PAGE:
>> was about the fact that your proposal doesn't address the fact that
>> different APIs are available to different Java versions. "source 7;"
>> isn't going to stop the code I write from using some new API
>> introduced in Java 8, just as "-source 5" as a parameter to javac
>> doesn't stop me from using ConcurrentSkipListMap. I know your
>> proposal isn't intended to address this, but I think any proposal that
>> provides versioning needs to address this, because you aren't keeping
>> half your codebase in Java 6 in any meaningful way if that code can
>> use Java 7 APIs.
>> 2) I know that your proposal isn't intended to address the problem
>> that the backticks were intended to solve, but I think that any
>> proposal that provides versioning needs to address this, because it is
>> difficult to keep half of your codebase in Java 7 if you can't call
>> out to some APIs that your Java 6 code provides because their names
>> clash wit keywords.
>> 3) All that javac says about -source is that it provides source
>> compatibility with the specified release. However, there are releases
>> it doesn't support (anymore), and there are targets that can't be
>> generated from specific source versions. You need, at the very least,
>> to define what sources are guaranteed to be supported. You can't
>> leave half your codebase in Java 6 if no compiler supports Java 6.
>> You seem to be willing to leave these things up in the air, which I
>> think is easier when it is an option to the javac program, where this
>> is offered as a convenience, but not fine for a language
>> specification, when the source code needs to be portable to any Java 7
>> compliant compiler.
>> At any rate, Joe already stepped in and said that the proposal as it
>> stood was too complicated for Project Coin:
>> On Sun, Mar 15, 2009 at 5:45 PM, Reinier Zwitserloot
>> <reinier at zwitserloot.com> wrote:
>>> As I've mentioned at least twice on coin-dev already, the JLS only
>>> needs to
>>> specify how the 'source' keyword sets the 'source' property of the
>>> CompilationUnit that contains the source keyword. As far as the JLS
>>> concerned, this is a string value that has no further meaning. It's
>>> a bit
>>> like a comment in this sense. To be crystal clear: ** The JLS will
>>> specify what is supposed to happen when you write "source 1.1;" in
>>> a JLSv3
>>> view of the source file! **
>>> The effect of a source property in a CompilationUnit will however be
>>> specified in the documentation for java compilers.
>>> 1) No, -source does not show up in the class file at all, so
>>> obviously it
>>> wouldn't for a source keyword, either. Therefore the API / Classfile
>>> compatibility issue is 0.
>>> 2) No, backticks aren't neccessary for the source keyword to work.
>>> java7 is
>>> not going to be source incompatible with java6 and does not add new
>>> (well, module, but it'll be context sensitive). Compatibility
>>> issue: 0. It
>>> would certainly help make it easier to make breaking changes in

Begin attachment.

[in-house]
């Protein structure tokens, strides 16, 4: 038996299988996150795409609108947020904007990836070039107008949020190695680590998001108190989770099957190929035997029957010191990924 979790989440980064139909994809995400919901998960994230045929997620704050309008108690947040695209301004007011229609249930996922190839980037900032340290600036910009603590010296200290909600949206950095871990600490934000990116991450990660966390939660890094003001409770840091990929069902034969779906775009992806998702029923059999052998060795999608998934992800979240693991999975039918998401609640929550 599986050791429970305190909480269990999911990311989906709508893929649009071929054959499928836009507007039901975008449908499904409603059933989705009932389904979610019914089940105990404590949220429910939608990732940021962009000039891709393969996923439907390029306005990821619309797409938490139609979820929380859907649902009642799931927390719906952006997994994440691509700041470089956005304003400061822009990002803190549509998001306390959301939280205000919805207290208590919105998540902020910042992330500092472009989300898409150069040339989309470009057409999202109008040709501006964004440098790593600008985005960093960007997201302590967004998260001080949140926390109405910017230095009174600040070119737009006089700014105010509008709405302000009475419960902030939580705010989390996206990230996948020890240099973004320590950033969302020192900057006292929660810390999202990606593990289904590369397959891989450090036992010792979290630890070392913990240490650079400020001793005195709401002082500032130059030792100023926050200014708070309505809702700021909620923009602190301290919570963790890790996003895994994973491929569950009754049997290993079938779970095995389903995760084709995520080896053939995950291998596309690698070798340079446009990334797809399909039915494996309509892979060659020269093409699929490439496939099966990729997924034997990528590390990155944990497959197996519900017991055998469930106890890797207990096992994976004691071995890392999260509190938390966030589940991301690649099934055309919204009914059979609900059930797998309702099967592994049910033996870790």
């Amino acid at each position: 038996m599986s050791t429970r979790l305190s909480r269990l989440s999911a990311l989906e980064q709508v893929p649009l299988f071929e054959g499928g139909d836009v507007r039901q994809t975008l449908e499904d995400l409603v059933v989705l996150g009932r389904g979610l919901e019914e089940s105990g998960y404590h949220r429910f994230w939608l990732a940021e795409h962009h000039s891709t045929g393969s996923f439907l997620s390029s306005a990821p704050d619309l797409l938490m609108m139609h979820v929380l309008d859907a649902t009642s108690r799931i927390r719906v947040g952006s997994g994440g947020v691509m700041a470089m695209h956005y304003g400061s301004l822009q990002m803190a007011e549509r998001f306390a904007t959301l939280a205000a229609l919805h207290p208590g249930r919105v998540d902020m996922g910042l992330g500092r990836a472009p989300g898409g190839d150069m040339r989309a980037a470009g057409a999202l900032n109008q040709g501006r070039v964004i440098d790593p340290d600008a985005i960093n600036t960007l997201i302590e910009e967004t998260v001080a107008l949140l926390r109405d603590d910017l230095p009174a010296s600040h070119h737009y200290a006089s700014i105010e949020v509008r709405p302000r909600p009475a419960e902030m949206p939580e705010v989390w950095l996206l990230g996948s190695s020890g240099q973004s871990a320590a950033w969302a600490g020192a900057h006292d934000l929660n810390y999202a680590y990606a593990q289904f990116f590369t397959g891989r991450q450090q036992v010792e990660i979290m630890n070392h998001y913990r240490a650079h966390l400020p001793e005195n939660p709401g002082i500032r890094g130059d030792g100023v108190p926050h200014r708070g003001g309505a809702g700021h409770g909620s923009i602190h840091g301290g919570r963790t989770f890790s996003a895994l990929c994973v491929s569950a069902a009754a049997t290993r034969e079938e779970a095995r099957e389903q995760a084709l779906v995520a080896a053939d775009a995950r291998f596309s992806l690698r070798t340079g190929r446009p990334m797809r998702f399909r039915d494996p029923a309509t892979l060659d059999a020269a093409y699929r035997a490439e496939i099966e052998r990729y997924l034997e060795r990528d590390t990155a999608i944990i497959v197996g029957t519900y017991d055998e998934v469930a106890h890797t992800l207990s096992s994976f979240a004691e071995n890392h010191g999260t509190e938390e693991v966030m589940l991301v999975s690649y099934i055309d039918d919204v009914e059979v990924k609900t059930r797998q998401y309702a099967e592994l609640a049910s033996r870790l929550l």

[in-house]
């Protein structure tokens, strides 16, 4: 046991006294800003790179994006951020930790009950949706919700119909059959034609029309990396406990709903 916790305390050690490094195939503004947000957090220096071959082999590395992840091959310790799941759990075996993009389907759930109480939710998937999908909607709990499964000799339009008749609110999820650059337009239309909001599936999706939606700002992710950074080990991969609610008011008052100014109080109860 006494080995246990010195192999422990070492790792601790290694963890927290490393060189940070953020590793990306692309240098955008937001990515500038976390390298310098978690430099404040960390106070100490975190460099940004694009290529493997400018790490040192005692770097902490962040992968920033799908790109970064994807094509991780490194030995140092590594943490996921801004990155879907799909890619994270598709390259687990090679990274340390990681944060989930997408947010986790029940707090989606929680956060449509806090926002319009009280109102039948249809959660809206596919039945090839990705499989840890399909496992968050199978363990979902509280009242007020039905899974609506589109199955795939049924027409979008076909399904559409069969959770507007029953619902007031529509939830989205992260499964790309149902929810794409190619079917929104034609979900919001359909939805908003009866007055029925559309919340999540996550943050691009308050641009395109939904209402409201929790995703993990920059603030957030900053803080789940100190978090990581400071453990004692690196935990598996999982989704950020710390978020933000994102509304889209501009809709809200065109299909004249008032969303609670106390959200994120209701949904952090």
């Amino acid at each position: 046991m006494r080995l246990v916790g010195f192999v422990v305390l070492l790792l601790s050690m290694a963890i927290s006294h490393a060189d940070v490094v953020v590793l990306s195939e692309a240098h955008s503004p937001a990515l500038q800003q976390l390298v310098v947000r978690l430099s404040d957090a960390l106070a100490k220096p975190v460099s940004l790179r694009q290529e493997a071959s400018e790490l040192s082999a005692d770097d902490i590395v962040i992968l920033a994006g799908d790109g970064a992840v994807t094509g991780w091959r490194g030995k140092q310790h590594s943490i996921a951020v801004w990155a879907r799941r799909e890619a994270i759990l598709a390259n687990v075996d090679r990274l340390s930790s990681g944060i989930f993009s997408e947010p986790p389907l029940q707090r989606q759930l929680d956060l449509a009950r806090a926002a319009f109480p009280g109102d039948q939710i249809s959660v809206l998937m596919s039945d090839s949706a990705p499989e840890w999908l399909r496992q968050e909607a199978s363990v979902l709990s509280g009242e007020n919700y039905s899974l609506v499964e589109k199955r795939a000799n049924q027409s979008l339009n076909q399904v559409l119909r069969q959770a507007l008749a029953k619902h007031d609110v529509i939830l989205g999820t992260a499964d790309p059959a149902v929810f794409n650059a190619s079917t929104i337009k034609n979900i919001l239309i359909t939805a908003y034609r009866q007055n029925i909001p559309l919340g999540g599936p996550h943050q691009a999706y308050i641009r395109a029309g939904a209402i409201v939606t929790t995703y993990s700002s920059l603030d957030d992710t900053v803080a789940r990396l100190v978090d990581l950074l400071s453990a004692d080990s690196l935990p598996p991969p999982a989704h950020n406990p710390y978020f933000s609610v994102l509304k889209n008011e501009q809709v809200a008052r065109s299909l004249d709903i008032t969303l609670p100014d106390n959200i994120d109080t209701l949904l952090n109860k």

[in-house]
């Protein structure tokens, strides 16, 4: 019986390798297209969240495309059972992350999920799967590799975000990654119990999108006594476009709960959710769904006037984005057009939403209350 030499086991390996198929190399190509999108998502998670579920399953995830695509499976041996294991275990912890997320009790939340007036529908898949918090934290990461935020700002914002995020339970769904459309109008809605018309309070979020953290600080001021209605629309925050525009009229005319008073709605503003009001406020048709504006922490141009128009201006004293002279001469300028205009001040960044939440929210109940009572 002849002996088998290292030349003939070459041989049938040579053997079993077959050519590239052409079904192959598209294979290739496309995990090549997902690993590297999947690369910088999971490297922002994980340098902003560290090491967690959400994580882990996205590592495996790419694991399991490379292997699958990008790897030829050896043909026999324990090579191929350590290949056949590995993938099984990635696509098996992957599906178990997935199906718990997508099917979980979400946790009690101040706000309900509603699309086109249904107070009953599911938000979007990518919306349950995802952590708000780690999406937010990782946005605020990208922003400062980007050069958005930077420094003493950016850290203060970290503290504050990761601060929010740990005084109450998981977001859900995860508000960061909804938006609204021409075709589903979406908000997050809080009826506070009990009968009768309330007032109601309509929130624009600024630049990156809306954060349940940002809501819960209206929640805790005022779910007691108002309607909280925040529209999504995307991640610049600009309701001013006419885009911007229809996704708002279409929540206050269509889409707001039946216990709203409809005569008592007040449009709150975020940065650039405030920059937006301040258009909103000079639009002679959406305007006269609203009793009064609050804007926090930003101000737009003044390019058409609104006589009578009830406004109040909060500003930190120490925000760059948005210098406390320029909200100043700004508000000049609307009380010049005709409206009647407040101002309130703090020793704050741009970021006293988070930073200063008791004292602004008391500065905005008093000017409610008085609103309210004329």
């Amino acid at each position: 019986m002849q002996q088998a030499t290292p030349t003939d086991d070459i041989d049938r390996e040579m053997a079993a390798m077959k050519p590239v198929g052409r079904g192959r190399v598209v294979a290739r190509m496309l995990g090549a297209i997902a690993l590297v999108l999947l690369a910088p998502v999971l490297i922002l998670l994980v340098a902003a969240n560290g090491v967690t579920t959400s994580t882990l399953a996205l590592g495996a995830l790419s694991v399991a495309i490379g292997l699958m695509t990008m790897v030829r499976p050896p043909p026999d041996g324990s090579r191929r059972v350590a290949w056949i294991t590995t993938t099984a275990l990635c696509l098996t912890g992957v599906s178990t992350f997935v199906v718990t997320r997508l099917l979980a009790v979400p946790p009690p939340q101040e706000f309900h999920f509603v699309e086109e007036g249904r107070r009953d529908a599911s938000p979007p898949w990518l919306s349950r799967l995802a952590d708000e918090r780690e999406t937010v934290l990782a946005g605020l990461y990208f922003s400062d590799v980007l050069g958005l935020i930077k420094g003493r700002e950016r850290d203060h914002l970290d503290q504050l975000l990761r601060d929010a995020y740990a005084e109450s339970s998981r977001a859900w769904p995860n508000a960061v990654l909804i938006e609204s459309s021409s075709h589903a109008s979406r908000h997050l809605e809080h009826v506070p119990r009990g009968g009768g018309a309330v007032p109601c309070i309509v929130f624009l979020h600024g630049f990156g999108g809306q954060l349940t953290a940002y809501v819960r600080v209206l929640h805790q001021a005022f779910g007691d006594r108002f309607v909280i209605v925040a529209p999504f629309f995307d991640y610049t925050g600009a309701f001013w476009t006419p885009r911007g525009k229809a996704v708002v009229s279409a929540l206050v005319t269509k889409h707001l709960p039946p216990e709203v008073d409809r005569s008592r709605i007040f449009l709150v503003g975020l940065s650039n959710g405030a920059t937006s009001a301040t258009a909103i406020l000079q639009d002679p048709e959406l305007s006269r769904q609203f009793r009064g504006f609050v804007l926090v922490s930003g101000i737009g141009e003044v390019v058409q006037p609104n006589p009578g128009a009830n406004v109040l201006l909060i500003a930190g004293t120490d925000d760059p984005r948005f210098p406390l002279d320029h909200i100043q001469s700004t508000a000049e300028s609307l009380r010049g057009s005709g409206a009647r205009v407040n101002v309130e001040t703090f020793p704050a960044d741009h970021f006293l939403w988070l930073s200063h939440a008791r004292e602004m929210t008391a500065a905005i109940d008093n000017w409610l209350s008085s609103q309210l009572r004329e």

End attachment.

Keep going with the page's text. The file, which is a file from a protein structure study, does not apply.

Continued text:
>>> java 7, if
>>> at that time a proposal comes along that makes sense but would be
>>> with a few breaking changes.
>>> 3) There is no need for much *JLS* documentation at all.
>>> get a 'source' property, which is a string value. That's where it
>>> ends as
>>> far as the JLS is concerned. It has no meaning within the JLS. Just a
>>> string, that's all. The documentation for javac has quite a bit to
>>> say about
>>> this, but that's nothing new: The -source parameter has the exact
>>> function and is already documented. This documentation needs a very
>>> 4) "source 1.7;" is really neccessary at the top of the file. It
>>> is crucial
>>> meta-data without which you cannot make any sense of a java
>>> Is 'assert' a keyword or an identifier? What about strictfp? Are
>>> classes legal? Is @Override on an interface-inherited method legal,
>>> or an
>>> error? Should lack of generics result in a warning, or should any
>>> actually be indicated as a compile-time error? You don't, of
>>> course, -have-
>>> to put it there, but its suggested, and I expect IDEs and style
>>> will start warning when its missing. This is somewhat akin to package
>>> statements. Those are -really- neccessary as well. a
>>> target package isn't a command line parameter for the same (good)
>>> This metadata is not dependent on a compile run, it is solely
>>> dependent on
>>> the source file itself, and should therefore be inside it.
>>> --Reinier Zwitserloot
>>> On Mar 16, 2009, at 00:58, Jeremy Manson wrote:
>>>> I wrote out a long response to each of your points, but I realized
>>>> that perhaps what it boiled down to was something I said in my
>>>> previous message: "I'm not objecting to versioning in principle,
>>>> but I
>>>> think there are enough unanswered questions that this proposal is
>>>> probably beyond the scope of "small changes"."
>>>> You are saying that if I have a problem with something, it is the
>>>> -source flag. You are absolutely right: I have problems with the
>>>> -source flag. Those problems should be sorted out before we include
>>>> it in the language. Each solution to each of these problems makes
>>>> this change larger:
>>>> 1) API / Classfile compatibility
>>>> 2) Backticks for identifiers
>>>> 3) A need for thorough documentation for each potential version we
>>>> support. (You seem to be suggesting that this would be
>>>> implementation-dependent, but that's unlike everything else in the
>>>> language. Java is historically opposed to things that are
>>>> implementation-dependent. Part of the selling point of Java is that
>>>> code written for / compiled on a version of Java 7 will work with /
>>>> compile on all compliant Java 7 implementations.).
>>>> 4) Is "source" really necessary at the top of the file (you seem
>>>> to be
>>>> agreeing that it is), and if so, is that what we actually want?
>>>> I also think it would be worthwhile finding out how this proposal
>>>> with the module system they are introducing.
>>>> Fundamentally, it seems to me to be a large problem to solve, and I
>>>> think the right answer is to start a proper JSR and make sure you
>>>> it right.
>>>> It is, of course, by no means important to Project Coin that I (as
>>>> person) happen to think that this change is (or should be) too
>>>> But I suspect that I'm not the only one.